Dr. Judith M. Newman



A Light Touch

[ Journal Entry ]

I want to share something I wrote when I was learning to hang glide. It shows some parallels with action research that I thought were interesting.

First of all I had two tandem flights, one right after the other, both lasting about 15 minutes. As I put the gear on and mounted the tow stage Barry announced that I would be doing the release and the fly-up! I wasn’t exactly prepared for that–although last week he asked if I wanted to, I still don’t feel that I handle the glider with enough control to initiate the launch. Because the most hazardous part of the flight is the tow I quite frankly don’t trust my ability to make judgments about what to do when something unexpected happens. That aside, Barry positioned me so that I was below him with my hands on the control bar. We staged the kite, the truck began to accelerate, and then he released and I had to fly the kite. A big part of what is scaring me is that I’m still overcontrolling the glider—my control movements are much to big, and I wait too long before returning to a central ‘trim’ position. I expect the glider to respond more quickly than it does and when it doesn’t respond I exaggerate my control input even further. What this does is set the kite oscillating from side to side and I’m afraid we’ll go so far off course that the tow will abort. It hasn’t happened, but I freeze. Barry is there to bring the kite back under control but I’m not sure I can do that for myself if I were to be alone.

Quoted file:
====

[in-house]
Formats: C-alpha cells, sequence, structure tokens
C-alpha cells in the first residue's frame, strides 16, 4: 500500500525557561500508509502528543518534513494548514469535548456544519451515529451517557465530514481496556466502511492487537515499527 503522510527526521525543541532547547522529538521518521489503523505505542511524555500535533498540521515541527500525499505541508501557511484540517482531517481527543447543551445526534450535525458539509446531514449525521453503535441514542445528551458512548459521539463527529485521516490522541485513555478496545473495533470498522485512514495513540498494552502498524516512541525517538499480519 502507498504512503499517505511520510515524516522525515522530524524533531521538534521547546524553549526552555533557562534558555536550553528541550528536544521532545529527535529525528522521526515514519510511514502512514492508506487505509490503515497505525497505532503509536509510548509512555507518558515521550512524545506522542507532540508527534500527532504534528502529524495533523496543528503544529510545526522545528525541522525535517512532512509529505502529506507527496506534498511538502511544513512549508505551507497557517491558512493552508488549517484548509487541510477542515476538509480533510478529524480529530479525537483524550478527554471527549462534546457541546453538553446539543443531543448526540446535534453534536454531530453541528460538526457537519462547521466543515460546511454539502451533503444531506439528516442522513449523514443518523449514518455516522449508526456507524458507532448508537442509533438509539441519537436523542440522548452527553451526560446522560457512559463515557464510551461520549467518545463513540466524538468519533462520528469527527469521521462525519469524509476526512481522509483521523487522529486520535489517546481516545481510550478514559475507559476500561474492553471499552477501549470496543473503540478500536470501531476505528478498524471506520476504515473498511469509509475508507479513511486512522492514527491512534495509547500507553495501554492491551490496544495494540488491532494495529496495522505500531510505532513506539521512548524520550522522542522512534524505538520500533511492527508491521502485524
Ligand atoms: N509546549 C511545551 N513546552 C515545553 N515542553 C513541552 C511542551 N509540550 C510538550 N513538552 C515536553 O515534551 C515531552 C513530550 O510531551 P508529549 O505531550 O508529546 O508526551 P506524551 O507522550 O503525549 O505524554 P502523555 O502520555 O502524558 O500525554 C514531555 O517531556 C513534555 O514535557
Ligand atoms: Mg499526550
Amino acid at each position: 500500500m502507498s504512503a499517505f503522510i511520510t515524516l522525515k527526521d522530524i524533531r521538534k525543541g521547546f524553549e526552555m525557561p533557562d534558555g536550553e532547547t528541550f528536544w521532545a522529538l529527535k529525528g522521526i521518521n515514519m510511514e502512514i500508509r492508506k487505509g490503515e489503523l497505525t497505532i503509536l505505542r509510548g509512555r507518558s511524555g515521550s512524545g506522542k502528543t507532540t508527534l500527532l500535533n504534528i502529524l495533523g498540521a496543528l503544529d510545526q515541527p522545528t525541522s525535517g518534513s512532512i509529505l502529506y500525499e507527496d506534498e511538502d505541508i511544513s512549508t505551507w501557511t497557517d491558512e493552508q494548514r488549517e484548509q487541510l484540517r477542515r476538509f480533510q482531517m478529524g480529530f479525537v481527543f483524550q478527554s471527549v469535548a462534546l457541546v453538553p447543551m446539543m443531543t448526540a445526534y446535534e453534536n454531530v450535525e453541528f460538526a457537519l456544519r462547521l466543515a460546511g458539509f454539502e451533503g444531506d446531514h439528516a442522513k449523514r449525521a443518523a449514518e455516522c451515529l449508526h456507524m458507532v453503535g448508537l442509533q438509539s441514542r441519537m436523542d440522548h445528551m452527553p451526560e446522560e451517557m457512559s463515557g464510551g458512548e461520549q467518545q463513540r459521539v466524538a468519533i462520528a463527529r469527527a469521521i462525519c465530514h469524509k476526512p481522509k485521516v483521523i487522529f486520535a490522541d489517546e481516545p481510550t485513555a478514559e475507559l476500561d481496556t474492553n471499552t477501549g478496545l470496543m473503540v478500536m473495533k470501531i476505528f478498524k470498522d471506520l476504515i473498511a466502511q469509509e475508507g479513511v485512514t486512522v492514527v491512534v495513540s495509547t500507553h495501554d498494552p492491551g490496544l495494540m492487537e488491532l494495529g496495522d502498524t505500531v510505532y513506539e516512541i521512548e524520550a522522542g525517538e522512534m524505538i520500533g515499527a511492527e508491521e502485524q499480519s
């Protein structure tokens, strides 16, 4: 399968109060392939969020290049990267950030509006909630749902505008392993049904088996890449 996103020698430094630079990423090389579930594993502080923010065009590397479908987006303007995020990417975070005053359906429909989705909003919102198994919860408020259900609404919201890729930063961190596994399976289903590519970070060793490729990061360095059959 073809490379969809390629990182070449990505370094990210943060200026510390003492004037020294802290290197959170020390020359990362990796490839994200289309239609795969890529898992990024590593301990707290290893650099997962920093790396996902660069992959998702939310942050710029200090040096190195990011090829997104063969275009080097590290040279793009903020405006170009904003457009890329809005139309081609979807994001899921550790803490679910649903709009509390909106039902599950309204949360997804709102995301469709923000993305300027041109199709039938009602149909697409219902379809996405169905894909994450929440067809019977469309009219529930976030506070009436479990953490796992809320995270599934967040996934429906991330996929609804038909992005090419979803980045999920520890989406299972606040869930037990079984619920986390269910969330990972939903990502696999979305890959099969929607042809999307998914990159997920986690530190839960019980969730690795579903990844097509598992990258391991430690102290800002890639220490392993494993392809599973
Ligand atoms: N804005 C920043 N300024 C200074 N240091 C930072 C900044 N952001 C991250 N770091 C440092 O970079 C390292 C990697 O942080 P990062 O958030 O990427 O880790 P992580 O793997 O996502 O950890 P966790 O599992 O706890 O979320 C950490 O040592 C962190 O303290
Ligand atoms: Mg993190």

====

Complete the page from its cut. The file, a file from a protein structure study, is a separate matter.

I suspect people feel the same thing about initiating an action research enterprise. I imagine you’re feeling something like I was—not sure what to do if something unexpected occurs. Just remember, I’m there with you, just as Barry was beside me. In fact, that evening, on the second flight, Barry had me initiate a series of turns, some gentle, others quite steeply banked, and then take my hands completely off the control bar. He wanted me to see that a very small input had a significant effect and that the kite is quite stable and able to follow through without me having to hang on tightly.

Teaching is very like that—generally we give way too much input when a light touch is all that is required.